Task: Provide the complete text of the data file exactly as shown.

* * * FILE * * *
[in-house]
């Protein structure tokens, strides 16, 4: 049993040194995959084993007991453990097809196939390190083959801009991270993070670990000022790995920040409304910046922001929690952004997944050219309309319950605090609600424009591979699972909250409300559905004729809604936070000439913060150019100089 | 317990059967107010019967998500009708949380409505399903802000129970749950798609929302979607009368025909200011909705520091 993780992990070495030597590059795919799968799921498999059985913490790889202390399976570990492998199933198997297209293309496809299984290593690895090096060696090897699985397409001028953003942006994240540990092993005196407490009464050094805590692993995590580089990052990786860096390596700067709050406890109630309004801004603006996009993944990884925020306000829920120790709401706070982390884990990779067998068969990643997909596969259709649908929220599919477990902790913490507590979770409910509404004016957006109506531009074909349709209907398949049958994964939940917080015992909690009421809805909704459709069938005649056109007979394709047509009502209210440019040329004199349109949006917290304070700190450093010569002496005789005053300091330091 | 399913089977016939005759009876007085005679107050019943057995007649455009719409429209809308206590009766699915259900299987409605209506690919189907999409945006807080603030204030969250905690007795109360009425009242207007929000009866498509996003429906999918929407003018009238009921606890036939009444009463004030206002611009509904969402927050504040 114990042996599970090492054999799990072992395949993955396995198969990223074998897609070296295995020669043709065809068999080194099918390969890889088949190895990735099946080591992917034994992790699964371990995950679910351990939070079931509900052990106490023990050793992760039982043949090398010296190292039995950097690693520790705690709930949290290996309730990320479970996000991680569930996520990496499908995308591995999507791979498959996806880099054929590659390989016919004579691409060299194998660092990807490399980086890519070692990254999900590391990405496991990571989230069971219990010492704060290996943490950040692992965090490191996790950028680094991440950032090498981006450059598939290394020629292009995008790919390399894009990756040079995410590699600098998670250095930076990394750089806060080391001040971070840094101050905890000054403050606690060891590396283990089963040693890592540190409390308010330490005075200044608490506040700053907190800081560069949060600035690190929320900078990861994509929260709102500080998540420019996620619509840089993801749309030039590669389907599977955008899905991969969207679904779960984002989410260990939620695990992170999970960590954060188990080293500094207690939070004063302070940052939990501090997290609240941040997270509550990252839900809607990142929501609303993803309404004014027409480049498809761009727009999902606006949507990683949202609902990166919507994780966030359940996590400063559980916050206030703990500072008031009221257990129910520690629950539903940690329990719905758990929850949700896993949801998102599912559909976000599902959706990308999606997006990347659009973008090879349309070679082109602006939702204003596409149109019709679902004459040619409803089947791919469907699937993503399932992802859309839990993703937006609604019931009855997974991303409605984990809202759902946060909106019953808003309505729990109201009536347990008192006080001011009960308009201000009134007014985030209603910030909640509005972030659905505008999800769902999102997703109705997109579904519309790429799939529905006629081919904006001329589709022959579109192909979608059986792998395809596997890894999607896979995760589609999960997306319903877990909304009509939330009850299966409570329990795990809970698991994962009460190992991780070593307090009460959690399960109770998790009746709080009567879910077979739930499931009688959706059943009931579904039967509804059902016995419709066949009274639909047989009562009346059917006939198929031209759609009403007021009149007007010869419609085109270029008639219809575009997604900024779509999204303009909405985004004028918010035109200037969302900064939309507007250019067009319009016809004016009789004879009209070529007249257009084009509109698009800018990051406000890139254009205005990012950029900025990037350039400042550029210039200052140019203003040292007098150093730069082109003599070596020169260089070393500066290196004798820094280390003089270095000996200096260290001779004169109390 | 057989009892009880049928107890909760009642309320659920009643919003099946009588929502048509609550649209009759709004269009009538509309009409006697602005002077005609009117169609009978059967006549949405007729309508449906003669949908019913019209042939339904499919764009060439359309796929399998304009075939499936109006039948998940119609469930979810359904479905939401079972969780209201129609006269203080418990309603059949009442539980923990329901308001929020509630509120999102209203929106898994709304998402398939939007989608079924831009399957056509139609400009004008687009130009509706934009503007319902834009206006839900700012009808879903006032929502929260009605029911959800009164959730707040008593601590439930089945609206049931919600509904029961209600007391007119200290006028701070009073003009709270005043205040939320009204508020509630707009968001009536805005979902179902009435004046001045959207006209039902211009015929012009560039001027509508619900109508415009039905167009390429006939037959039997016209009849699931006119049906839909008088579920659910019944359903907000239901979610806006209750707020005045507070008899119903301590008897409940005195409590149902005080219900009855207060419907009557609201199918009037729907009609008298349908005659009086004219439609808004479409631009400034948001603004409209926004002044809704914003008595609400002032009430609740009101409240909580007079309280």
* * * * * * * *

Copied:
[in-house]
């Protein structure tokens, strides 16, 4: 049993040194995959084993007991453990097809196939390190083959801009991270993070670990000022790995920040409304910046922001929690952004997944050219309309319950605090609600424009591979699972909250409300559905004729809604936070000439913060150019100089 | 317990059967107010019967998500009708949380409505399903802000129970749950798609929302979607009368025909200011909705520091 993780992990070495030597590059795919799968799921498999059985913490790889202390399976570990492998199933198997297209293309496809299984290593690895090096060696090897699985397409001028953003942006994240540990092993005196407490009464050094805590692993995590580089990052990786860096390596700067709050406890109630309004801004603006996009993944990884925020306000829920120790709401706070982390884990990779067998068969990643997909596969259709649908929220599919477990902790913490507590979770409910509404004016957006109506531009074909349709209907398949049958994964939940917080015992909690009421809805909704459709069938005649056109007979394709047509009502209210440019040329004199349109949006917290304070700190450093010569002496005789005053300091330091 | 399913089977016939005759009876007085005679107050019943057995007649455009719409429209809308206590009766699915259900299987409605209506690919189907999409945006807080603030204030969250905690007795109360009425009242207007929000009866498509996003429906999918929407003018009238009921606890036939009444009463004030206002611009509904969402927050504040 114990042996599970090492054999799990072992395949993955396995198969990223074998897609070296295995020669043709065809068999080194099918390969890889088949190895990735099946080591992917034994992790699964371990995950679910351990939070079931509900052990106490023990050793992760039982043949090398010296190292039995950097690693520790705690709930949290290996309730990320479970996000991680569930996520990496499908995308591995999507791979498959996806880099054929590659390989016919004579691409060299194998660092990807490399980086890519070692990254999900590391990405496991990571989230069971219990010492704060290996943490950040692992965090490191996790950028680094991440950032090498981006450059598939290394020629292009995008790919390399894009990756040079995410590699600098998670250095930076990394750089806060080391001040971070840094101050905890000054403050606690060891590396283990089963040693890592540190409390308010330490005075200044608490506040700053907190800081560069949060600035690190929320900078990861994509929260709102500080998540420019996620619509840089993801749309030039590669389907599977955008899905991969969207679904779960984002989410260990939620695990992170999970960590954060188990080293500094207690939070004063302070940052939990501090997290609240941040997270509550990252839900809607990142929501609303993803309404004014027409480049498809761009727009999902606006949507990683949202609902990166919507994780966030359940996590400063559980916050206030703990500072008031009221257990129910520690629950539903940690329990719905758990929850949700896993949801998102599912559909976000599902959706990308999606997006990347659009973008090879349309070679082109602006939702204003596409149109019709679902004459040619409803089947791919469907699937993503399932992802859309839990993703937006609604019931009855997974991303409605984990809202759902946060909106019953808003309505729990109201009536347990008192006080001011009960308009201000009134007014985030209603910030909640509005972030659905505008999800769902999102997703109705997109579904519309790429799939529905006629081919904006001329589709022959579109192909979608059986792998395809596997890894999607896979995760589609999960997306319903877990909304009509939330009850299966409570329990795990809970698991994962009460190992991780070593307090009460959690399960109770998790009746709080009567879910077979739930499931009688959706059943009931579904039967509804059902016995419709066949009274639909047989009562009346059917006939198929031209759609009403007021009149007007010869419609085109270029008639219809575009997604900024779509999204303009909405985004004028918010035109200037969302900064939309507007250019067009319009016809004016009789004879009209070529007249257009084009509109698009800018990051406000890139254009205005990012950029900025990037350039400042550029210039200052140019203003040292007098150093730069082109003599070596020169260089070393500066290196004798820094280390003089270095000996200096260290001779004169109390 | 057989009892009880049928107890909760009642309320659920009643919003099946009588929502048509609550649209009759709004269009009538509309009409006697602005002077005609009117169609009978059967006549949405007729309508449906003669949908019913019209042939339904499919764009060439359309796929399998304009075939499936109006039948998940119609469930979810359904479905939401079972969780209201129609006269203080418990309603059949009442539980923990329901308001929020509630509120999102209203929106898994709304998402398939939007989608079924831009399957056509139609400009004008687009130009509706934009503007319902834009206006839900700012009808879903006032929502929260009605029911959800009164959730707040008593601590439930089945609206049931919600509904029961209600007391007119200290006028701070009073003009709270005043205040939320009204508020509630707009968001009536805005979902179902009435004046001045959207006209039902211009015929012009560039001027509508619900109508415009039905167009390429006939037959039997016209009849699931006119049906839909008088579920659910019944359903907000239901979610806006209750707020005045507070008899119903301590008897409940005195409590149902005080219900009855207060419907009557609201199918009037729907009609008298349908005659009086004219439609808004479409631009400034948001603004409209926004002044809704914003008595609400002032009430609740009101409240909580007079309280």